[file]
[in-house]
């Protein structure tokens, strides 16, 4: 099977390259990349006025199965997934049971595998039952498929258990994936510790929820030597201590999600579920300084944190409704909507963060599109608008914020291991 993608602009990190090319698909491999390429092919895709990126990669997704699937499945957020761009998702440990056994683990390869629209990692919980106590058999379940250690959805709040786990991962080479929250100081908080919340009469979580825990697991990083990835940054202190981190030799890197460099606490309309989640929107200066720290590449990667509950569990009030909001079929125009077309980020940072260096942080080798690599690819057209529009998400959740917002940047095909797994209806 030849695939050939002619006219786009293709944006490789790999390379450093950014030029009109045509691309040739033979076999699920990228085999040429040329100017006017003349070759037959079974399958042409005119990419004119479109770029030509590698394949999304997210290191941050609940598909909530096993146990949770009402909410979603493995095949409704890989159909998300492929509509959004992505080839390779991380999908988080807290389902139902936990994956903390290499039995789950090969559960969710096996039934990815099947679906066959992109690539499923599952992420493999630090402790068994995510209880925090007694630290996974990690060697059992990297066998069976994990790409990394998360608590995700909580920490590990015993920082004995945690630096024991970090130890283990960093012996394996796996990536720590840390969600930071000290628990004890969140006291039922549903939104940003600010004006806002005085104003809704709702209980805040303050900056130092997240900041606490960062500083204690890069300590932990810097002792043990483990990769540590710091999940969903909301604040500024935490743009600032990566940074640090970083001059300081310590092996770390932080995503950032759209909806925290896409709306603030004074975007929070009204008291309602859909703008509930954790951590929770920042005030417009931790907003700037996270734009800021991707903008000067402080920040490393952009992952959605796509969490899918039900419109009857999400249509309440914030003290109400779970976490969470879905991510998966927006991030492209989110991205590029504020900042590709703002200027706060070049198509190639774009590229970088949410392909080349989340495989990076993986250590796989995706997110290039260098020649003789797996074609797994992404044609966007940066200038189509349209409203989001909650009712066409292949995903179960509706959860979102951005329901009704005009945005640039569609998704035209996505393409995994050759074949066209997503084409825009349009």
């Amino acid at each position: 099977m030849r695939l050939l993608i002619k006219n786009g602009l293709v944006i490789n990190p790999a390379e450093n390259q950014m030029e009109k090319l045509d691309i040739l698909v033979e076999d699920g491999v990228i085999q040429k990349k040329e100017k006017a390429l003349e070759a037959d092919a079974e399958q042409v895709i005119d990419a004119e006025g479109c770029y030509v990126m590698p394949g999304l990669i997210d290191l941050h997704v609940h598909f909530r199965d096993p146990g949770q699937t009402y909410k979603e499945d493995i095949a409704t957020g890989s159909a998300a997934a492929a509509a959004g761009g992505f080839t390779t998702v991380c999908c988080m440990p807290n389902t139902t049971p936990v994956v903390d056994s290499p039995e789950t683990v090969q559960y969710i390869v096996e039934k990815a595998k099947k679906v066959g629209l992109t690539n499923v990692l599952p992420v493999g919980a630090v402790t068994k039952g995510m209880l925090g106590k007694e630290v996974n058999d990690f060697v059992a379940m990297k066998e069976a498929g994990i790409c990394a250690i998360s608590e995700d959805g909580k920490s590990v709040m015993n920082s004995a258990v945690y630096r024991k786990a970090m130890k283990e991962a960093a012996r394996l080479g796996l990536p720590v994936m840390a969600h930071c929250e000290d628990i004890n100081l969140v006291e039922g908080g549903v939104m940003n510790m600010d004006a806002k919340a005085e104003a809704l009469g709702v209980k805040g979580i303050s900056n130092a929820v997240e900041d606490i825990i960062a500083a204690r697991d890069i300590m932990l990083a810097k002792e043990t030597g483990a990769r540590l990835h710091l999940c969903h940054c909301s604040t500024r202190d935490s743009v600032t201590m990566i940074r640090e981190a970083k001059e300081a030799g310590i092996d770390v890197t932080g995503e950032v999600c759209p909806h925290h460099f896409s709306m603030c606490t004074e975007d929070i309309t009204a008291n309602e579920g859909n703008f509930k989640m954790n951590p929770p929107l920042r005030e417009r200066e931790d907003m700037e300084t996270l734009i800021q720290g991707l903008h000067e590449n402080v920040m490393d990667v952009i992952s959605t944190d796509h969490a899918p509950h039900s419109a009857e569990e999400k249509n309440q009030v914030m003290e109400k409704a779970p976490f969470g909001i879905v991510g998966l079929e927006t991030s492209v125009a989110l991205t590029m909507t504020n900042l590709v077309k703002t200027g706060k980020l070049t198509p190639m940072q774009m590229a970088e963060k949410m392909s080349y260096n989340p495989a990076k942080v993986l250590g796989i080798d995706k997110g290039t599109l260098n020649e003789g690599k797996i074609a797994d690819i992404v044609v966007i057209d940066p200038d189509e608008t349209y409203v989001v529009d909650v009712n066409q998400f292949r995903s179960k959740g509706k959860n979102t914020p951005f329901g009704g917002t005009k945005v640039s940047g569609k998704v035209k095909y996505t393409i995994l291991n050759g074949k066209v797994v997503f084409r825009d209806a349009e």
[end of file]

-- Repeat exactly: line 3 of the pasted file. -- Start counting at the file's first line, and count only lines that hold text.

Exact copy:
């Amino acid at each position: 099977m030849r695939l050939l993608i002619k006219n786009g602009l293709v944006i490789n990190p790999a390379e450093n390259q950014m030029e009109k090319l045509d691309i040739l698909v033979e076999d699920g491999v990228i085999q040429k990349k040329e100017k006017a390429l003349e070759a037959d092919a079974e399958q042409v895709i005119d990419a004119e006025g479109c770029y030509v990126m590698p394949g999304l990669i997210d290191l941050h997704v609940h598909f909530r199965d096993p146990g949770q699937t009402y909410k979603e499945d493995i095949a409704t957020g890989s159909a998300a997934a492929a509509a959004g761009g992505f080839t390779t998702v991380c999908c988080m440990p807290n389902t139902t049971p936990v994956v903390d056994s290499p039995e789950t683990v090969q559960y969710i390869v096996e039934k990815a595998k099947k679906v066959g629209l992109t690539n499923v990692l599952p992420v493999g919980a630090v402790t068994k039952g995510m209880l925090g106590k007694e630290v996974n058999d990690f060697v059992a379940m990297k066998e069976a498929g994990i790409c990394a250690i998360s608590e995700d959805g909580k920490s590990v709040m015993n920082s004995a258990v945690y630096r024991k786990a970090m130890k283990e991962a960093a012996r394996l080479g796996l990536p720590v994936m840390a969600h930071c929250e000290d628990i004890n100081l969140v006291e039922g908080g549903v939104m940003n510790m600010d004006a806002k919340a005085e104003a809704l009469g709702v209980k805040g979580i303050s900056n130092a929820v997240e900041d606490i825990i960062a500083a204690r697991d890069i300590m932990l990083a810097k002792e043990t030597g483990a990769r540590l990835h710091l999940c969903h940054c909301s604040t500024r202190d935490s743009v600032t201590m990566i940074r640090e981190a970083k001059e300081a030799g310590i092996d770390v890197t932080g995503e950032v999600c759209p909806h925290h460099f896409s709306m603030c606490t004074e975007d929070i309309t009204a008291n309602e579920g859909n703008f509930k989640m954790n951590p929770p929107l920042r005030e417009r200066e931790d907003m700037e300084t996270l734009i800021q720290g991707l903008h000067e590449n402080v920040m490393d990667v952009i992952s959605t944190d796509h969490a899918p509950h039900s419109a009857e569990e999400k249509n309440q009030v914030m003290e109400k409704a779970p976490f969470g909001i879905v991510g998966l079929e927006t991030s492209v125009a989110l991205t590029m909507t504020n900042l590709v077309k703002t200027g706060k980020l070049t198509p190639m940072q774009m590229a970088e963060k949410m392909s080349y260096n989340p495989a990076k942080v993986l250590g796989i080798d995706k997110g290039t599109l260098n020649e003789g690599k797996i074609a797994d690819i992404v044609v966007i057209d940066p200038d189509e608008t349209y409203v989001v529009d909650v009712n066409q998400f292949r995903s179960k959740g509706k959860n979102t914020p951005f329901g009704g917002t005009k945005v640039s940047g569609k998704v035209k095909y996505t393409i995994l291991n050759g074949k066209v797994v997503f084409r825009d209806a349009e």